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California Gov. Jerry Brown recently signed shared renewable energy legislation that requires the state's large public utilities to develop an additional 600 MW of renewable energy generating capacity. The added capacity is over and above the existing 33% renewable portfolio standard.

The enacting of S.B.43, also known as the Green Tariff Shared Renewables Program, requires each of the big three public utilities in the state to file an application with the California Public Utilities Commission (CPUC) to detail its plan to acquire the requisite renewable energy generating capacity. These so-called "green tariff plans" cover each utility's proportionate share of the total 600 MW of new renewable energy generating capacity called for under the law.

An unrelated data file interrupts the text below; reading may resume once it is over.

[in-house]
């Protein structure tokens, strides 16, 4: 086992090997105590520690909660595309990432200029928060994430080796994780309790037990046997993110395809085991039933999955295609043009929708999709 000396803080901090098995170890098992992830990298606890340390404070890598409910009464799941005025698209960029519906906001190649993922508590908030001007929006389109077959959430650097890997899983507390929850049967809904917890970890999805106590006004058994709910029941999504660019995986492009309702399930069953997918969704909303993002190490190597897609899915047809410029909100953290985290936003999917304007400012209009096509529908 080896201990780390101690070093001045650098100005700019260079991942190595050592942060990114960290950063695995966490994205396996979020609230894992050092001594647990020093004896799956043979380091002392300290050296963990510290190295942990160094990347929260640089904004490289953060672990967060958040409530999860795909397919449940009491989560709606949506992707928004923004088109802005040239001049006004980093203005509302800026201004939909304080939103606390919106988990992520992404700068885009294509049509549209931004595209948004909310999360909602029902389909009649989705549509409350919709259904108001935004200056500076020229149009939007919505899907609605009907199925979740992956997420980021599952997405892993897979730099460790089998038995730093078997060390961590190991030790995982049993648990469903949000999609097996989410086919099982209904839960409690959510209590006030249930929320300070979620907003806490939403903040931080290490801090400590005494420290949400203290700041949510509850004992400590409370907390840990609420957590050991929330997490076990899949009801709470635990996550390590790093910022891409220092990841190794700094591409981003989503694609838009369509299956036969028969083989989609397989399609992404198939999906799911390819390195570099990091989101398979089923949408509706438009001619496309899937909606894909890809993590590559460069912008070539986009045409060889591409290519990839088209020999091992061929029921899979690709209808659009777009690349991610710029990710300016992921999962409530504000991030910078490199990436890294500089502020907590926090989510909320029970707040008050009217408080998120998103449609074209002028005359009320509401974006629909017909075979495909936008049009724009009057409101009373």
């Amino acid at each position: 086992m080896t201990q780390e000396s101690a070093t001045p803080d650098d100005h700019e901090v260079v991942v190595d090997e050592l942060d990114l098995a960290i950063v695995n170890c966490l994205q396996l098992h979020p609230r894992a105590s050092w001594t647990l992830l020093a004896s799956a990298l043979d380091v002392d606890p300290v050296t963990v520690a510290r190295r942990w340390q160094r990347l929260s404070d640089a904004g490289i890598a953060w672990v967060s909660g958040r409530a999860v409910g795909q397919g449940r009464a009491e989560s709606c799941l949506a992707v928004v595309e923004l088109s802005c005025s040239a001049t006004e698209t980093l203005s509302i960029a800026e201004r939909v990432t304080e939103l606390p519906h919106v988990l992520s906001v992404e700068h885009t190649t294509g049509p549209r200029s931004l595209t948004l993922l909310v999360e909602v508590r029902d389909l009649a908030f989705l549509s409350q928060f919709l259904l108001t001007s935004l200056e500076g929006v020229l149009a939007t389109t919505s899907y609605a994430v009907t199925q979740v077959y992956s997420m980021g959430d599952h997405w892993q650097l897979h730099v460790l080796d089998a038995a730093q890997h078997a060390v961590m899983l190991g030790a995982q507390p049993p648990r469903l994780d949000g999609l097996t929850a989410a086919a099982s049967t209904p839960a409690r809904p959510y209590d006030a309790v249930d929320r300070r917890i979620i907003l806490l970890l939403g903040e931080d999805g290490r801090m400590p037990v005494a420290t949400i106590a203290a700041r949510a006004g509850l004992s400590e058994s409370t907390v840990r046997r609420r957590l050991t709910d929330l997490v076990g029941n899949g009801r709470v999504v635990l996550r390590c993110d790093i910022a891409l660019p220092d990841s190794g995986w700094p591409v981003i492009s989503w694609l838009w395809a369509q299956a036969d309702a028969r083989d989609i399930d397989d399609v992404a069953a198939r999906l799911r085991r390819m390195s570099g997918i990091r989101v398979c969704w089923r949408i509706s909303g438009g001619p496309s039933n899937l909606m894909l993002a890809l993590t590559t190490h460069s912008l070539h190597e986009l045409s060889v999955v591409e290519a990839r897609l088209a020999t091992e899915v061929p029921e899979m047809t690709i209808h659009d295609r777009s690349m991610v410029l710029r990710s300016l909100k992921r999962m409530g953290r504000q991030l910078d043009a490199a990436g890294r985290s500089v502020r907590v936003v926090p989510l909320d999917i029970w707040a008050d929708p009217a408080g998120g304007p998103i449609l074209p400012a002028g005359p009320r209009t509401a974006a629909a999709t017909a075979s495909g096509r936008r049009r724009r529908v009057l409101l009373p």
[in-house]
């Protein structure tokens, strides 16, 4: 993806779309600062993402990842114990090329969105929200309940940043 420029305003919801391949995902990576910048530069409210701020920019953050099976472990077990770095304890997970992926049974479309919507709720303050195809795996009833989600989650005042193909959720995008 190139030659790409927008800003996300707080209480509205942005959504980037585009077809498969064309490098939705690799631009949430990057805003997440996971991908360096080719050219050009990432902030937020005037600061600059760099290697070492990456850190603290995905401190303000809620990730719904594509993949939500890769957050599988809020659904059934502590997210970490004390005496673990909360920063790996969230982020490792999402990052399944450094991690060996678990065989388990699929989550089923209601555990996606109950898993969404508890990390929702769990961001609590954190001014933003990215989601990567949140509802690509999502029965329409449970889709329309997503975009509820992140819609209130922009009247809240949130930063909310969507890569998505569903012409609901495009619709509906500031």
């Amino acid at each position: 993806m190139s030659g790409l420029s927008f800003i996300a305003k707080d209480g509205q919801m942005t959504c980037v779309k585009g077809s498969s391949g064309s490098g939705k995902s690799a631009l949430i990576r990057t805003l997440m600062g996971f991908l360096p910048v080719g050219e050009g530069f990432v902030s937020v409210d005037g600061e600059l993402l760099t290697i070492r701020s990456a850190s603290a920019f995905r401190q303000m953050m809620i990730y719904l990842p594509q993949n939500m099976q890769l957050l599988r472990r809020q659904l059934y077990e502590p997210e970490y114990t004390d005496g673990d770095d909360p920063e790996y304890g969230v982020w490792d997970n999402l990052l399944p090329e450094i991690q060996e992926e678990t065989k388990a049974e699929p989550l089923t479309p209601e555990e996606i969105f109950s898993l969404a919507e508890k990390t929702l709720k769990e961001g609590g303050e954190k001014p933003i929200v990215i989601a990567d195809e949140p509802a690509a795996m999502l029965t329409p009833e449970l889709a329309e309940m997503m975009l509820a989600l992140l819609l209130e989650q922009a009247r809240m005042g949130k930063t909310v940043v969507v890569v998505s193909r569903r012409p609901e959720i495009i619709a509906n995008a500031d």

According to the law, renewable energy generating facilities specified in a participating utility's green tariff plan must not be larger than 20 MW. Of the 600 MW capped total, 100 MW of the added capacity would come from facilities rated 1 MW or smaller located in environmentally distressed or economically disadvantaged areas. Moreover, generating capacity is to be built as close to consumers as is practical.

Customers would be able to purchase renewable energy from their utilities not to exceed 100% of their annual consumption. No given customer would be able to subscribe to more than 2 MW, although there are exceptions for federal, state and local governments, along with schools, colleges and universities. Participating customers will pay a rate established by the CPUC.

The CPUC has until July 1, 2014, to approve or reject a participating utility's green tariff plan.

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